Government backs Hiringa’s nationwide hydrogen fuelling network

4 MinutesBy NZ Trucking magazineAugust 10, 2020

The Infrastructure Reference Group has provisionally approved $20 million for Hiringa Energy to establish New Zealand‘s first nationwide network of hydrogen fuelling stations.

This contribution comes as a welcome boost for Hiringa Energy and its key partners such as Waitomo, TIL and TR Group, which are leading the transition to zero emission transport solutions.

The initiative will involve the installation of eight hydrogen refuelling stations located in Waikato, Bay of Plenty, Taranaki, Manawatu, Auckland, Taupo, Wellington and Christchurch. These stations will provide refuelling for zero emissions heavy FCEVs (hydrogen-powered fuel cell electric vehicles) such as trucks and buses. 

This initial network will provide coverage for about 95% of heavy freight routes in the North Island and 82% of the South Island.

“This is an exciting development that can kick-start the use of hydrogen as a low-emissions transport fuel for New Zealand‘s energy future,” said Energy and Resources Minister Megan Woods. “I‘m delighted that as we develop our hydrogen strategy/roadmap that we have such exciting hydrogen developments getting under way.”

Many of New Zealand‘s leading freight, manufacturing, construction, primary produce, and retail companies have set themselves aggressive decarbonisation targets for 2030. The establishment of this hydrogen refuelling network will go a long way to helping them achieve these targets. 

A hydrogen-powered truck combines hydrogen and oxygen to make electricity, with water as the only emission. The range and refuelling times of FCEVs are similar to diesel-powered trucks and buses, with a very low noise profile.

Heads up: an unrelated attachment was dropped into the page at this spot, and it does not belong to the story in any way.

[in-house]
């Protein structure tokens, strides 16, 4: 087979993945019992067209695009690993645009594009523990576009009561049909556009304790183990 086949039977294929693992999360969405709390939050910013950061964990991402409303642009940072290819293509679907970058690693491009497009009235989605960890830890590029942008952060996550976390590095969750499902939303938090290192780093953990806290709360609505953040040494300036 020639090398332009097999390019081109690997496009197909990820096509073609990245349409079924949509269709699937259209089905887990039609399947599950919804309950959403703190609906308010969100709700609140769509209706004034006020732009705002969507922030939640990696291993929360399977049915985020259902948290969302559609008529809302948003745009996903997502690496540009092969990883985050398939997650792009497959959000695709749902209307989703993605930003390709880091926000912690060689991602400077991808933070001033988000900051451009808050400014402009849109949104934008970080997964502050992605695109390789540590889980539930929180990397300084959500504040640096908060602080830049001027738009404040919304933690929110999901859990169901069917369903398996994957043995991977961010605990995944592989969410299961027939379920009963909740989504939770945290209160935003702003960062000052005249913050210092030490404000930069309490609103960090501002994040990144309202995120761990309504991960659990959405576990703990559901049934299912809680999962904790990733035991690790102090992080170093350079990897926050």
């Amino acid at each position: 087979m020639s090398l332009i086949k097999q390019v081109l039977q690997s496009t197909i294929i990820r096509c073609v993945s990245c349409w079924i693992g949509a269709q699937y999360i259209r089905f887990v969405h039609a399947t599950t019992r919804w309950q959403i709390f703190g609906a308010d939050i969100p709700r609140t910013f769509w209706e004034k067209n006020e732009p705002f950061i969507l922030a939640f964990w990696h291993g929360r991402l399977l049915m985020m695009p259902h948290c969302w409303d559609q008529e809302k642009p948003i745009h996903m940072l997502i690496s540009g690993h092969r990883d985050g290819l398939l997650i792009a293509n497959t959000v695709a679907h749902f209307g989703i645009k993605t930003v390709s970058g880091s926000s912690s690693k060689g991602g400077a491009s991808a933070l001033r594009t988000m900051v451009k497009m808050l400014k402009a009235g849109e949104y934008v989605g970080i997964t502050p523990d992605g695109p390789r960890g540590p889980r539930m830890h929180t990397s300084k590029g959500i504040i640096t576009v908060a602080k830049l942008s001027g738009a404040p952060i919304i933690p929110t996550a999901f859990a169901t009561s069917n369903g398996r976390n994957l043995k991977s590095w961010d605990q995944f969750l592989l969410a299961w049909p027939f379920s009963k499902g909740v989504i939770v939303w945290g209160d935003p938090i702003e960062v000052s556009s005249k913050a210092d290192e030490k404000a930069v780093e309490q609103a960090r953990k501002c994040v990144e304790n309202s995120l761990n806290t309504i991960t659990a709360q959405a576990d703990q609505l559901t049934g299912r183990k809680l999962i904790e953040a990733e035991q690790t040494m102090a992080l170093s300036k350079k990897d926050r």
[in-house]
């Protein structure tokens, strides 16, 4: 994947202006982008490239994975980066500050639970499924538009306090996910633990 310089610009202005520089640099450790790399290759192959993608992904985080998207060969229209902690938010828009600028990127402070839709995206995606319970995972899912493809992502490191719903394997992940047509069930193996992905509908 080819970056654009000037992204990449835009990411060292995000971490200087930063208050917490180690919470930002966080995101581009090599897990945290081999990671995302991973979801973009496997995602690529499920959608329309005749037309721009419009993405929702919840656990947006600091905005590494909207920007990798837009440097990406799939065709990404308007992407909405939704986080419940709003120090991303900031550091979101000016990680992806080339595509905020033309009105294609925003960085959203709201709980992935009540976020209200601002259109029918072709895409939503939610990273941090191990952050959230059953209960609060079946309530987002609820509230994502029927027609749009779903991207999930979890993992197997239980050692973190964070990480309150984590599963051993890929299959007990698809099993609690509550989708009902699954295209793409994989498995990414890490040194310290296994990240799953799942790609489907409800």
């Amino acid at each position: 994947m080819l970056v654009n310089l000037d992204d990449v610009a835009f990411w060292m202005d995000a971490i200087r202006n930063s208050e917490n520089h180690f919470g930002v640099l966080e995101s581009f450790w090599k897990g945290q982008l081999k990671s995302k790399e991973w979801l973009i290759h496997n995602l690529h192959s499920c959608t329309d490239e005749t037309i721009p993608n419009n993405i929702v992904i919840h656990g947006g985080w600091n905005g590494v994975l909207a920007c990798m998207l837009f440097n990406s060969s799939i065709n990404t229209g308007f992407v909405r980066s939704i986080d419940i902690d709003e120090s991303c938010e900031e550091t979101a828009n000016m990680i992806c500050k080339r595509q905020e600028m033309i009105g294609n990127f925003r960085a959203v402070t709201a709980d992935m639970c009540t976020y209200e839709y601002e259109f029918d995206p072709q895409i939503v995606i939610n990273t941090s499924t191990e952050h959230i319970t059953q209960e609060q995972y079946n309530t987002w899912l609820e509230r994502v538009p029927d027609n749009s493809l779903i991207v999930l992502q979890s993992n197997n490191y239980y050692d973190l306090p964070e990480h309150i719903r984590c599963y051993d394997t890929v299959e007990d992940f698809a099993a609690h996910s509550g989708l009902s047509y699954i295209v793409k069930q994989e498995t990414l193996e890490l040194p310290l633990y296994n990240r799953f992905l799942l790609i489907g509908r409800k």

“This initiative will have a high impact on transport emissions,” said Hiringa Energy chairperson, Cathy Clennett. “Replacing a single diesel line haul truck with a zero-emission fuel cell version powered by green hydrogen would be the equivalent reduction in emissions as replacing up to 150 average light passenger vehicles. 

“This funding from the government plays a critical role in stimulating private investment in infrastructure and gives operators the certainty to invest in fuel cell vehicles. There will be a high multiplier effect from the government funds committed,” said Clennett.

“We have been really encouraged by the leadership across our regions from local government, economic development agencies and iwi groups, playing a crucial role facilitating the establishment of the local ecosystems, connecting in local businesses and investors and helping identify the relevant skilled job opportunities in this exciting new clean industry,” said Andrew Clennett, Hiringa Energy CEO.

As well as establishing the refuelling network, other Hiringa Energy projects include domestic production of hydrogen and assisting organisations transition their fleet or energy needs to clean hydrogen.

“Hiringa welcomes the opportunity to work with organisations who would like to join our growing group of partners who are committed to transitioning their fleets and operations to zero emission hydrogen technology.” 

The company would also like to acknowledge organisations such as Priority One in Tauranga, CEDA in Manawatu, PNDC, Venture Taranaki, New Plymouth City Council, Waikato Regional Council, Hamilton City Council, Greater Wellington Regional Council, ATEED, ECan and ChristchurchNZ, Great South, MBIE, NZTE, PDU, Sustainable Business Council, Business Energy Council, the Road Transport Forum and its members, and the NZ Hydrogen Association, who continue to play a part in supporting this initiative.